Now the food insecurity, we have an entity in San Jose we partner with and we give our students at each campus bags of food if they need it.

With the pandemic, you can’t go to campus, you can’t do things. Since the pandemic, a lot of our students have had issues with their internet and with access to laptops. For students in need, we’ve distributed Chromebooks and we’ve given out Wi-Fi hotspots.

We have to deal with issues where our students are in small apartments and their home situation isn’t quiet and amenable to learning. Another issue that has come up, not just with our students, but with our staff, is that there’s a lot of mental health issues.

Given the budget cuts the district has made in recent years, and the potential of more as the pandemic causes economic uncertainty, how would you determine which areas of the budget to reduce?

We’re so lean right now, but we’re going to have to make those difficult choices. We’re tightening the budget and the numbers are dwindling, and so we may have to start laying off people.

Also, we would of course assess programming. The least attended classes and programs that don’t really help with transfer or workforce development, we might have to make some difficult choices.

In the past, we had to eliminate some French classes. Now, we might increase Mandarin and we might increase Spanish, but French isn’t really a necessary class. Also, in the past, we’ve eliminated some basic computer classes.

You want to eliminate the classes that aren’t critical, and we might have to start doing that. That’s going to be a discussion in partnership with the faculty. That’s going to be a very trying issue.

With the coronavirus pandemic at the top of many peoples’ minds, how will you weigh if, when and how to bring students and staff back to campus?

We can only do that when it’s safe. The governor has laid out certain parameters. We would just go with what the governor lays out and follow those directives.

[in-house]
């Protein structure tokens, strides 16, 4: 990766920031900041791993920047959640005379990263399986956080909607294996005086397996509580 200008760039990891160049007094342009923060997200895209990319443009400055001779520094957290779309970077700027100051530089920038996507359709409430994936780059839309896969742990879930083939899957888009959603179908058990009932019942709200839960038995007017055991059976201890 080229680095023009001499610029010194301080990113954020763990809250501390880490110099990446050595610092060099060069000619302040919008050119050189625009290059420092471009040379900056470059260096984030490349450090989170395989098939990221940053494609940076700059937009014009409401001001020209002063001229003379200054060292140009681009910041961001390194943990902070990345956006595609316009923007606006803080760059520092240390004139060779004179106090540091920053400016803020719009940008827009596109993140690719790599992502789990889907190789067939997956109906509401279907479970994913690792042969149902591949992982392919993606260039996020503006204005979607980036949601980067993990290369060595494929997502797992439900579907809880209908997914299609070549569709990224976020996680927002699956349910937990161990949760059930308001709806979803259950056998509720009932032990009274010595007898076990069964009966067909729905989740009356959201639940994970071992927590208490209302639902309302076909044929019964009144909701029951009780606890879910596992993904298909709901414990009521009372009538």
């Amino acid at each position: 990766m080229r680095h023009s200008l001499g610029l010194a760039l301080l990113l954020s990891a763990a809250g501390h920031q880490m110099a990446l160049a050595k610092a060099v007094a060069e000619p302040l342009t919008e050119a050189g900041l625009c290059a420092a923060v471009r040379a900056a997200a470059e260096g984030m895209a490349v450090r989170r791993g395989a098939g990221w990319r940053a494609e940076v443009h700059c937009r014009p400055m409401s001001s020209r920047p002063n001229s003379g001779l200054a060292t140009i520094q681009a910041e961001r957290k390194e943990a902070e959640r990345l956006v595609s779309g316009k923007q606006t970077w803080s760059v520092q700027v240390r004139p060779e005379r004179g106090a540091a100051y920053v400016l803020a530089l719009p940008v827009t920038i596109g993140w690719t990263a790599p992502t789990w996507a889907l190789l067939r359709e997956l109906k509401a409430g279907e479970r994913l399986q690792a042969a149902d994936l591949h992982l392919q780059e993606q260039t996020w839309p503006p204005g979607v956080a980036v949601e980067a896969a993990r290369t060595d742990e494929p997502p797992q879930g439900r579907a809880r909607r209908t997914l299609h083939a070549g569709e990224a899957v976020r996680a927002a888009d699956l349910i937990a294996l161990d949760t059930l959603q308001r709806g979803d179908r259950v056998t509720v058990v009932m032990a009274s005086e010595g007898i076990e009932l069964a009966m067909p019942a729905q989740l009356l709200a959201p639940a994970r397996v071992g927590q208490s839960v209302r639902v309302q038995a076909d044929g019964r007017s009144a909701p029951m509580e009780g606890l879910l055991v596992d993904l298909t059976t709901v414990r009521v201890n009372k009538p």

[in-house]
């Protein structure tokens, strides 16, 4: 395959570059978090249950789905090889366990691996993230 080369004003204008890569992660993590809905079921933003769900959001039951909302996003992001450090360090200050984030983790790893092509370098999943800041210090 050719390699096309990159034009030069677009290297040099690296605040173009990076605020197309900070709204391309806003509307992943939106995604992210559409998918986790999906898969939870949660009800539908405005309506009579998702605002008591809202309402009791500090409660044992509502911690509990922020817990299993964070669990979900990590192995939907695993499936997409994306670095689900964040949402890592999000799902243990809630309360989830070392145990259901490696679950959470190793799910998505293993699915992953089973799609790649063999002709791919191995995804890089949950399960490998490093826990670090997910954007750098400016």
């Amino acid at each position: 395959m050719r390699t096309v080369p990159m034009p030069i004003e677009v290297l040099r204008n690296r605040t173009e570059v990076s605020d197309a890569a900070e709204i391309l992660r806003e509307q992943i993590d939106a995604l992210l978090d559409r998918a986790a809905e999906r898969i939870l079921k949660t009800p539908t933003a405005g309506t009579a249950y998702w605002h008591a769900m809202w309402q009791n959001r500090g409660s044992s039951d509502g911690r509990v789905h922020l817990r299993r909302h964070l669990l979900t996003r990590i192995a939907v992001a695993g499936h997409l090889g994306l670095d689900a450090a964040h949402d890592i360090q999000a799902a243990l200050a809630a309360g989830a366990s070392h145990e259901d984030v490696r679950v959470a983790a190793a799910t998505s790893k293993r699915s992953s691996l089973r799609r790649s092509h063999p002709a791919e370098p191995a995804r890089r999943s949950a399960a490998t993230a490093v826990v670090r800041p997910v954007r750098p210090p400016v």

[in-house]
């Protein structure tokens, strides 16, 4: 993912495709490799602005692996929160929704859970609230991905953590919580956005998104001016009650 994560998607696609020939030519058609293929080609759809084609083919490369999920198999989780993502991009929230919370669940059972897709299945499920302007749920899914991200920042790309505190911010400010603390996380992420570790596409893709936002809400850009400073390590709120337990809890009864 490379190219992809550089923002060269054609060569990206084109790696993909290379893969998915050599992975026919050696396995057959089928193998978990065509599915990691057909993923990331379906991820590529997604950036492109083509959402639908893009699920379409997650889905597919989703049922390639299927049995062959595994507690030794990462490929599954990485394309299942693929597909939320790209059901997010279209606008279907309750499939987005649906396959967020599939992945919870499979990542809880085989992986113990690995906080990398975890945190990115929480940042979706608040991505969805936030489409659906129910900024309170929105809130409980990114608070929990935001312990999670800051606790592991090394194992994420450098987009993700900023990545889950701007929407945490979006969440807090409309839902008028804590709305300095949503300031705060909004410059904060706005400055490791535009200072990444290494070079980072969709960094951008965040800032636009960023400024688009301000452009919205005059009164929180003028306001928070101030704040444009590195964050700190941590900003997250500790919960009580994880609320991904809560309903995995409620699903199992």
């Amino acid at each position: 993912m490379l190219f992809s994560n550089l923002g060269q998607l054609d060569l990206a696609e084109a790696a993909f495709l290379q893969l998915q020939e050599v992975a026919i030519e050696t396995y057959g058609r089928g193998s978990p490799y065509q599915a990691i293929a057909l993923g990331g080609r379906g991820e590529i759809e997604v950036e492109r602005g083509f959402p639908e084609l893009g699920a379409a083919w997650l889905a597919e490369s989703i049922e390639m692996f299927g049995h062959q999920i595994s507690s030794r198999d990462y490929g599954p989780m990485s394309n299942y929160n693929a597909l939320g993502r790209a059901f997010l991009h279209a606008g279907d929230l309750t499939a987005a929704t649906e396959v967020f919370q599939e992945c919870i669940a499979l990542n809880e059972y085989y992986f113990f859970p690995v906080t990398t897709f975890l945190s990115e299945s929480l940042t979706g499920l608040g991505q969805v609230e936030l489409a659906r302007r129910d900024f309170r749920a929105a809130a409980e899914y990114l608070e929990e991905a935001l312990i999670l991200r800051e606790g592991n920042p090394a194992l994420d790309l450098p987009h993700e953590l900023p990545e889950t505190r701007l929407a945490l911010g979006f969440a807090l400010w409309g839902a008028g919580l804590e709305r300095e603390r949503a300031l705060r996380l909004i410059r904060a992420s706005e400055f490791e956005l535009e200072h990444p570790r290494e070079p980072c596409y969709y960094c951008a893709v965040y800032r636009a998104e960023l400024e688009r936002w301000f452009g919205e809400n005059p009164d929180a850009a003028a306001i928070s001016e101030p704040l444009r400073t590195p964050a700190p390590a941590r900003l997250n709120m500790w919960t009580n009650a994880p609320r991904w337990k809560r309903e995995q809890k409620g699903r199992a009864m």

Peter Landsberger

Peter Landsberger, first elected to the FHDA board in 2016, is running for re-election. Before retiring, Landsberger had a 30-year career working for community colleges, including in the Foothill-De Anza District.

Peter Landsberger
Landsberger

A Los Altos resident since 1978, Landsberger worked in the district from the late 1970s through early ’90s, including as an instructor, general counsel and vice chancellor.

For more information on Landsberger’s campaign, visit plandsberger.com.

Why are you running?
In part for the same reasons I ran in the first place – because I think these institutions are extremely important as engines for social justice and being able to influence things like ending income inequality in Silicon Valley.

Second, I believe I’ve done a good job as a trustee and know the people I’ve worked with perceive me as being an informed, responsible, knowledgeable trustee.

What strengths would you bring to the board? Why should voters choose you?
Again, knowledge, experience and commitment. Those are the three words that come to my mind. I think I’ve demonstrated the ability to provide leadership on the board of trustees and that I’ve earned the respect of the institution’s leadership.

What are the three most pressing issues facing the district? How would you address them?
In the fallout from the pandemic, remaining fiscally sound and academically strong are going to be crucially important. I think particularly my knowledge and experience as a community college executive give me qualifications that are hugely important.

Secondly, the colleges have to press for the success of all students. They’re open access institutions, but open access doesn’t mean every student has an equal opportunity to succeed.